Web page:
#TestDrive: 2016 Honda CBR500R

The Honda CBR500R offers the perfect compromise of every day practicality and sport riding efficiency.


I’m not going to lie, I was expecting the CBR500R to be overrated. Like the Suzuki “Gixer”, everyone likes it so it has to be a bandwagon thing. Then I hopped on it and I understood all the hype. For the 2016 model year, Honda has sent this CBR back to the drawing board for a few well-deserved upgrades, including a sexier fairing with fierce-looking LED headlights. That new fairing not only looks good, but it also improves the airflow so that you feel less like a bobble head at higher speeds. The model also receives a new, sleek-looking muffler with a modified sound note that should allow it to be taken a little more seriously in the realm of other sport bikes and their riders. Also added this year are the adjustable brake lever and the improved shifting mechanism.

16YM CBR500R

The riding position is a lot better than I had anticipated and that’s despite my 5’8″ frame. Honda takes pride in their easily accessible 785 mm high seat and without getting into a sales pitch, I’ll have to agree that the height is actually quite versatile. It will not meet the needs of every single rider, but it will surely meet the needs of most. The forward inclination isn’t too steep, meaning less weight on the elbows and on the wrists – resulting in not having to go through all the usual tired-joint gymnastics after a while. The motorcycle has also shed a few pounds thanks to narrower engine cylinders, which is both a good and a bad thing. It makes the motorcycle extremely agile and easy to maneuver without the help of the throttle, but also subjects it to easy in-lane waltzing caused either by the wind, a passing freight truck, or simply by someone sneezing.

16YM CBR500R

The CBR’s biggest advantage? The 471cc engine. This power plant makes it a great middle-ground ride that is easy to warm up to for the first-time rider and easily enjoyed by a seasoned one – just like a guilty pleasure of a Nickelback song or a Mazda Miata. Manufacturers have come up with smaller motorcycles to help new riders ease into the experience of ownership, hence the flight of 300s currently on the market. However, after a season out in the wild, the beginner tends to outgrow his 300 and dream for something “more”. The listings on the classified ads don’t lie. The advantage offered by the CBR500R is that it will easily transition from a first bike to a forever bike – it’s really that versatile. Plus, it’s also one of the only middle-ground sports-bikes currently offered with less than 600cc – something of which comes a steeper price that’s a little harder to swallow. Just a little.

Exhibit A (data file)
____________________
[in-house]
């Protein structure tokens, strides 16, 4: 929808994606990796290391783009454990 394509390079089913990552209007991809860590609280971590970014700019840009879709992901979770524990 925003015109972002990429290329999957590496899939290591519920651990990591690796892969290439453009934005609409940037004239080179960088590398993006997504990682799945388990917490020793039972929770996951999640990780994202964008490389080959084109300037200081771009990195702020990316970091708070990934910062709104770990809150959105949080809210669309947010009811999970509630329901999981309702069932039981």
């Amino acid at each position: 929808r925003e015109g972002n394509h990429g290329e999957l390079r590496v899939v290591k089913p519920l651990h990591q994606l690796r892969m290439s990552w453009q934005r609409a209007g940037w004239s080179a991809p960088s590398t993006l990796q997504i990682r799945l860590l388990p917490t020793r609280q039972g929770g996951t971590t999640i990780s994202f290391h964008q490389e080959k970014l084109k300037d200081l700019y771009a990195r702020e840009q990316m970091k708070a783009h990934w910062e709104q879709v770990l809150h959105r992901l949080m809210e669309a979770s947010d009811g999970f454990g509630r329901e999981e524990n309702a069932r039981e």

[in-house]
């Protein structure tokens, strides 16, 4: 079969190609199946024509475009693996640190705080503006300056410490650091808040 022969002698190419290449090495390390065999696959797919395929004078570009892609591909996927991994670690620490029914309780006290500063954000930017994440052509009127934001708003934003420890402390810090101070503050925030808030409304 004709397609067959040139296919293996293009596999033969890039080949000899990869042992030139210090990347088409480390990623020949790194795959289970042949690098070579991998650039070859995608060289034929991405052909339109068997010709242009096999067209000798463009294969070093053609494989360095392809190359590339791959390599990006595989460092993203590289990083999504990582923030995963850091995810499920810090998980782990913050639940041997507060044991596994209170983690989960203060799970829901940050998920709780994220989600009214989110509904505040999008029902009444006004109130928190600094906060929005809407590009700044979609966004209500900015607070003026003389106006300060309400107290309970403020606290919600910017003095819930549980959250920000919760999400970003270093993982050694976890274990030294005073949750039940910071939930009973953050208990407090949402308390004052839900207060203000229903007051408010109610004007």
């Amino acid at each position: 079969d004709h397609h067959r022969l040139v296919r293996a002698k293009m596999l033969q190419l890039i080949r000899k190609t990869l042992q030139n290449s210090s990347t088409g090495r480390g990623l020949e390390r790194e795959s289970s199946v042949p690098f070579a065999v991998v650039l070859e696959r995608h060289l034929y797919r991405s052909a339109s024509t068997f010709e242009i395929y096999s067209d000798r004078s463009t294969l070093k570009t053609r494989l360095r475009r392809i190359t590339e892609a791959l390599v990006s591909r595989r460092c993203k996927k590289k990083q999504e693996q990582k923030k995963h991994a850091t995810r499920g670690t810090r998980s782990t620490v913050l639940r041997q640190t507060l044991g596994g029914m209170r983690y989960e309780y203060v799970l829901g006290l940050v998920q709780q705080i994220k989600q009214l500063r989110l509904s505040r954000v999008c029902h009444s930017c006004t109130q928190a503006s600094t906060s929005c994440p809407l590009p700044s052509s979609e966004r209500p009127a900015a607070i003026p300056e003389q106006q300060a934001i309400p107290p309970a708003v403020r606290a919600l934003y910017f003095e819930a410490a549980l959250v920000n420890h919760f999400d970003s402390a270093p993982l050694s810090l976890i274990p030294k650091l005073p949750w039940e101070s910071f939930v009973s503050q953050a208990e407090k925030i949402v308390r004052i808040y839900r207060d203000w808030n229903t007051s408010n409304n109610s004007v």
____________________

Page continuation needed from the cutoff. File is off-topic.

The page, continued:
16YM CBR500R

Power-wise, the CBR500R does a good job – nothing more. Although there is plenty of torque at the bottom end of the rev counter, it lacks power on the top end above 5,000 rpm. Sudden accelerations will feel a little underwhelming. On the plus side, the engine runs very smoothly; no harsh vibration in the handles which after a while can get annoying, especially if you’re sitting in traffic. I was given the version equipped with ABS, a feature I have yet to understand on a motorcycle, but this iteration of the CBR also comes in a standard and therefore cheaper version. The model also comes with Honda Pro-Link suspensions that ensure both good stability in the twisties and reasonable comfort on the city roads.

16YM CBR500R

Bottom line, the all new 2016 Honda CBR500R does a number of things well and some really well. It plays the part of the non-pretentious middle-grounder and since it has virtually no competition in the 500 sports bike realm, I’d call it a proud representative of the category. With a price tag well below the $7,000 mark, the CBR500R is a great compromise between power, price, versatility, and riding comfort.

Base MSRP: $6,699
Price As Tested: $7,199


  • Great price point for a mid-range motorcycle, without jumping into a 600cc.
  • Extremely agile and comfortable riding position.
  • Aggressive looks with new aero fairings and LED headlights. 


  • Quick accelerations feel underwhelming, lacking torque at higher rpms.

For more information, please visit Honda Motorcycles Canada 

Photos: Honda Motorcycles Canada